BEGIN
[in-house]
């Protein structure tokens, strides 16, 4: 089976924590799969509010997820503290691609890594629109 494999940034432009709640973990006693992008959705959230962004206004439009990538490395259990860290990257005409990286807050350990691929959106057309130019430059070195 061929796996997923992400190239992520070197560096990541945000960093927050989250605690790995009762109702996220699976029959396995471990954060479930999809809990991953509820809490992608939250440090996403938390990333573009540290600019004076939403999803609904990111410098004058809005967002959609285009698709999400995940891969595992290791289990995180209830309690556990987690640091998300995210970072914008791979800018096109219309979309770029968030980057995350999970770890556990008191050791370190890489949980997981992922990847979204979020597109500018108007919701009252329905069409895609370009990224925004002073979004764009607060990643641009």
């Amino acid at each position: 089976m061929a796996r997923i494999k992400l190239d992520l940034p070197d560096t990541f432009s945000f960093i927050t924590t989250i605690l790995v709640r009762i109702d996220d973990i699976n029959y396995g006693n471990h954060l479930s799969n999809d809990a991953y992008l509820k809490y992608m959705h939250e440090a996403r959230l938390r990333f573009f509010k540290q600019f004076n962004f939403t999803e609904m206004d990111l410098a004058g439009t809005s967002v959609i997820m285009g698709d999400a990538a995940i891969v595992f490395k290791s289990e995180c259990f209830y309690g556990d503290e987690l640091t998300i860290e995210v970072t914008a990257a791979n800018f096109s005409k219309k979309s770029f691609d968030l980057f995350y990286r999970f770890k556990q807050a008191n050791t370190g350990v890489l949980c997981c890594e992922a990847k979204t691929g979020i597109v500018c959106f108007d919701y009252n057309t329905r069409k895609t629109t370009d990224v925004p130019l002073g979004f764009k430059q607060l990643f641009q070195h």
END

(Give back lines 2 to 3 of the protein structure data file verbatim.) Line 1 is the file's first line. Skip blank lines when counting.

């Protein structure tokens, strides 16, 4: 089976924590799969509010997820503290691609890594629109 494999940034432009709640973990006693992008959705959230962004206004439009990538490395259990860290990257005409990286807050350990691929959106057309130019430059070195 061929796996997923992400190239992520070197560096990541945000960093927050989250605690790995009762109702996220699976029959396995471990954060479930999809809990991953509820809490992608939250440090996403938390990333573009540290600019004076939403999803609904990111410098004058809005967002959609285009698709999400995940891969595992290791289990995180209830309690556990987690640091998300995210970072914008791979800018096109219309979309770029968030980057995350999970770890556990008191050791370190890489949980997981992922990847979204979020597109500018108007919701009252329905069409895609370009990224925004002073979004764009607060990643641009």
């Amino acid at each position: 089976m061929a796996r997923i494999k992400l190239d992520l940034p070197d560096t990541f432009s945000f960093i927050t924590t989250i605690l790995v709640r009762i109702d996220d973990i699976n029959y396995g006693n471990h954060l479930s799969n999809d809990a991953y992008l509820k809490y992608m959705h939250e440090a996403r959230l938390r990333f573009f509010k540290q600019f004076n962004f939403t999803e609904m206004d990111l410098a004058g439009t809005s967002v959609i997820m285009g698709d999400a990538a995940i891969v595992f490395k290791s289990e995180c259990f209830y309690g556990d503290e987690l640091t998300i860290e995210v970072t914008a990257a791979n800018f096109s005409k219309k979309s770029f691609d968030l980057f995350y990286r999970f770890k556990q807050a008191n050791t370190g350990v890489l949980c997981c890594e992922a990847k979204t691929g979020i597109v500018c959106f108007d919701y009252n057309t329905r069409k895609t629109t370009d990224v925004p130019l002073g979004f764009k430059q607060l990643f641009q070195h």